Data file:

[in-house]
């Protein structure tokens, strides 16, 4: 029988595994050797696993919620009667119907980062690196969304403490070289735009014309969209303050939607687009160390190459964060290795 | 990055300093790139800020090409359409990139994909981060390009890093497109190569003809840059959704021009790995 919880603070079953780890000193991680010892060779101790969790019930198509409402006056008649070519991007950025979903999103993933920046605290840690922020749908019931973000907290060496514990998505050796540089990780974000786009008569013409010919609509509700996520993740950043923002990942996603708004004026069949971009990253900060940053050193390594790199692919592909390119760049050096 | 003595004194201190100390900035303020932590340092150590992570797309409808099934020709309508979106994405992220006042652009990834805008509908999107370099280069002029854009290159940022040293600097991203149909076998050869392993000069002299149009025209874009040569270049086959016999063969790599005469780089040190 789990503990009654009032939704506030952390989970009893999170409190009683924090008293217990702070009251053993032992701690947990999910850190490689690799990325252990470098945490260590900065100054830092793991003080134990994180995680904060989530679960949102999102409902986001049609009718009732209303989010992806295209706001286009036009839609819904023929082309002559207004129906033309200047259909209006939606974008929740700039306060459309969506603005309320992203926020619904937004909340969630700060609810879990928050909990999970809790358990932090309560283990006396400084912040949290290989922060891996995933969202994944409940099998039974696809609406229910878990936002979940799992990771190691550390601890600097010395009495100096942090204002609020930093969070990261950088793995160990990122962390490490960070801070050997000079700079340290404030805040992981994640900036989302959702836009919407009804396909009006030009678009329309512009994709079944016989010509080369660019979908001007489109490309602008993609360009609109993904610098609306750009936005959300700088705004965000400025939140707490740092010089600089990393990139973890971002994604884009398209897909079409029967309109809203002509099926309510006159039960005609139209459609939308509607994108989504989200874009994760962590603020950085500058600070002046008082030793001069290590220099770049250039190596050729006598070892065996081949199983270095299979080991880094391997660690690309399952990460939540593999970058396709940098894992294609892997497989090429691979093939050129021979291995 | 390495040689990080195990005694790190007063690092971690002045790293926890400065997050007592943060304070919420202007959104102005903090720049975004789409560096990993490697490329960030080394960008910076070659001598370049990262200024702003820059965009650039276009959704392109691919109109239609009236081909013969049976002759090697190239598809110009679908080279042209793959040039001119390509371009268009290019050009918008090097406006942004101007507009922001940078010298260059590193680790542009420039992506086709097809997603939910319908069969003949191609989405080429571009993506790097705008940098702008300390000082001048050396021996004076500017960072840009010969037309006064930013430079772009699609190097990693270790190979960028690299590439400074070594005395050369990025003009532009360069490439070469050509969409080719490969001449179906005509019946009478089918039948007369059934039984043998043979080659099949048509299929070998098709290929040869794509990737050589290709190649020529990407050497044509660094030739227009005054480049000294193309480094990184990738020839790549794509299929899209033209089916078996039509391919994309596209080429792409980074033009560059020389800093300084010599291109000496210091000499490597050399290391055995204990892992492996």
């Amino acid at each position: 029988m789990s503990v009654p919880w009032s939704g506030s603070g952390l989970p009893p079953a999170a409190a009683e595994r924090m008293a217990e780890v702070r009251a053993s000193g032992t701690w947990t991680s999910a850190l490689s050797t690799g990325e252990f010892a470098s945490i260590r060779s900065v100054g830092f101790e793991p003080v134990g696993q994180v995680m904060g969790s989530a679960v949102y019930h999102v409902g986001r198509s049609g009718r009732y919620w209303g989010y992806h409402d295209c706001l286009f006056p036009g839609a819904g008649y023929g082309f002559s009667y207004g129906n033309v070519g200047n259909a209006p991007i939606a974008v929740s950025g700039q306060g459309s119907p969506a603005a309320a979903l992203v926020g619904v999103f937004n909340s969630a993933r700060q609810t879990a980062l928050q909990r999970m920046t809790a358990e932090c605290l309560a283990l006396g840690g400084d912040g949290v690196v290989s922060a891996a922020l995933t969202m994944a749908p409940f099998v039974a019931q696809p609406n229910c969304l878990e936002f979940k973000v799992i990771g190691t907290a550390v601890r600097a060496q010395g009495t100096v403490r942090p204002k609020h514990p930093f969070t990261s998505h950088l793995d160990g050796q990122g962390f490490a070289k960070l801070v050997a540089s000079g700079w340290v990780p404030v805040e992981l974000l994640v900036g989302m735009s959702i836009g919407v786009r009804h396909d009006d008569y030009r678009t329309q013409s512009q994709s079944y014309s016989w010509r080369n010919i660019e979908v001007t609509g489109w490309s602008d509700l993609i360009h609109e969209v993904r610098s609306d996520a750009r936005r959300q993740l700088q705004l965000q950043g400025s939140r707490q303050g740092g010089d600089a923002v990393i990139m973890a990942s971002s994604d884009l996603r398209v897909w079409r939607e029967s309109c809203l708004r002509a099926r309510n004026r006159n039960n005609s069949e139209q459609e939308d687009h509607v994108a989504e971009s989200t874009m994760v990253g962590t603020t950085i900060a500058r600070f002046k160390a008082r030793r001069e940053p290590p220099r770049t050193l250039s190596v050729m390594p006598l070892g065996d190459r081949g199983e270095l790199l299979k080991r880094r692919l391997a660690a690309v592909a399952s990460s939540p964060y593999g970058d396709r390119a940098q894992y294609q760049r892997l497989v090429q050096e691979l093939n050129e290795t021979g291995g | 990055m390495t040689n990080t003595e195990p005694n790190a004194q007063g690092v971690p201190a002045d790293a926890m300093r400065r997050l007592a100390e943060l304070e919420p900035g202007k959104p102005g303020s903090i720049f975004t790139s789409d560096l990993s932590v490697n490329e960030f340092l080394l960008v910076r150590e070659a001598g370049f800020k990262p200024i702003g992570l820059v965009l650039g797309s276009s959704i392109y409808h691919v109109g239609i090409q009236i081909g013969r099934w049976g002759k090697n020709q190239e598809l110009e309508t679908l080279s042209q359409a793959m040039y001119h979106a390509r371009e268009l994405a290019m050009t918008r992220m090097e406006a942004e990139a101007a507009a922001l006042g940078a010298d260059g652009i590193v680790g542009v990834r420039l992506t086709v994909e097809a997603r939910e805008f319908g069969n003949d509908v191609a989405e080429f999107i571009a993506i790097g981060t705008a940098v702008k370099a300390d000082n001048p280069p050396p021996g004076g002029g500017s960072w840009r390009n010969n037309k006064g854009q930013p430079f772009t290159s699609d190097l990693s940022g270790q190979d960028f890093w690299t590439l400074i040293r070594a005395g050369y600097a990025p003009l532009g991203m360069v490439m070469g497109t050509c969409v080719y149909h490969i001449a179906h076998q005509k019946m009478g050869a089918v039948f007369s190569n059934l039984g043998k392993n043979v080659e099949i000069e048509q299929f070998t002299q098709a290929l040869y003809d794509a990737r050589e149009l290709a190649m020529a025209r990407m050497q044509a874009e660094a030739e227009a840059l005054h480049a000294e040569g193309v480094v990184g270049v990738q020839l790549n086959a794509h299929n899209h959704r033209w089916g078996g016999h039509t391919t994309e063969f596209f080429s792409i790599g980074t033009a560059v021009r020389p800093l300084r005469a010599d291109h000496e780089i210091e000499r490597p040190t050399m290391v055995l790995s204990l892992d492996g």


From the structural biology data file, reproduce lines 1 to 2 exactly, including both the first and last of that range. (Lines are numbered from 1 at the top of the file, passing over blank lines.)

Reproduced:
[in-house]
């Protein structure tokens, strides 16, 4: 029988595994050797696993919620009667119907980062690196969304403490070289735009014309969209303050939607687009160390190459964060290795 | 990055300093790139800020090409359409990139994909981060390009890093497109190569003809840059959704021009790995 919880603070079953780890000193991680010892060779101790969790019930198509409402006056008649070519991007950025979903999103993933920046605290840690922020749908019931973000907290060496514990998505050796540089990780974000786009008569013409010919609509509700996520993740950043923002990942996603708004004026069949971009990253900060940053050193390594790199692919592909390119760049050096 | 003595004194201190100390900035303020932590340092150590992570797309409808099934020709309508979106994405992220006042652009990834805008509908999107370099280069002029854009290159940022040293600097991203149909076998050869392993000069002299149009025209874009040569270049086959016999063969790599005469780089040190 789990503990009654009032939704506030952390989970009893999170409190009683924090008293217990702070009251053993032992701690947990999910850190490689690799990325252990470098945490260590900065100054830092793991003080134990994180995680904060989530679960949102999102409902986001049609009718009732209303989010992806295209706001286009036009839609819904023929082309002559207004129906033309200047259909209006939606974008929740700039306060459309969506603005309320992203926020619904937004909340969630700060609810879990928050909990999970809790358990932090309560283990006396400084912040949290290989922060891996995933969202994944409940099998039974696809609406229910878990936002979940799992990771190691550390601890600097010395009495100096942090204002609020930093969070990261950088793995160990990122962390490490960070801070050997000079700079340290404030805040992981994640900036989302959702836009919407009804396909009006030009678009329309512009994709079944016989010509080369660019979908001007489109490309602008993609360009609109993904610098609306750009936005959300700088705004965000400025939140707490740092010089600089990393990139973890971002994604884009398209897909079409029967309109809203002509099926309510006159039960005609139209459609939308509607994108989504989200874009994760962590603020950085500058600070002046008082030793001069290590220099770049250039190596050729006598070892065996081949199983270095299979080991880094391997660690690309399952990460939540593999970058396709940098894992294609892997497989090429691979093939050129021979291995 | 390495040689990080195990005694790190007063690092971690002045790293926890400065997050007592943060304070919420202007959104102005903090720049975004789409560096990993490697490329960030080394960008910076070659001598370049990262200024702003820059965009650039276009959704392109691919109109239609009236081909013969049976002759090697190239598809110009679908080279042209793959040039001119390509371009268009290019050009918008090097406006942004101007507009922001940078010298260059590193680790542009420039992506086709097809997603939910319908069969003949191609989405080429571009993506790097705008940098702008300390000082001048050396021996004076500017960072840009010969037309006064930013430079772009699609190097990693270790190979960028690299590439400074070594005395050369990025003009532009360069490439070469050509969409080719490969001449179906005509019946009478089918039948007369059934039984043998043979080659099949048509299929070998098709290929040869794509990737050589290709190649020529990407050497044509660094030739227009005054480049000294193309480094990184990738020839790549794509299929899209033209089916078996039509391919994309596209080429792409980074033009560059020389800093300084010599291109000496210091000499490597050399290391055995204990892992492996």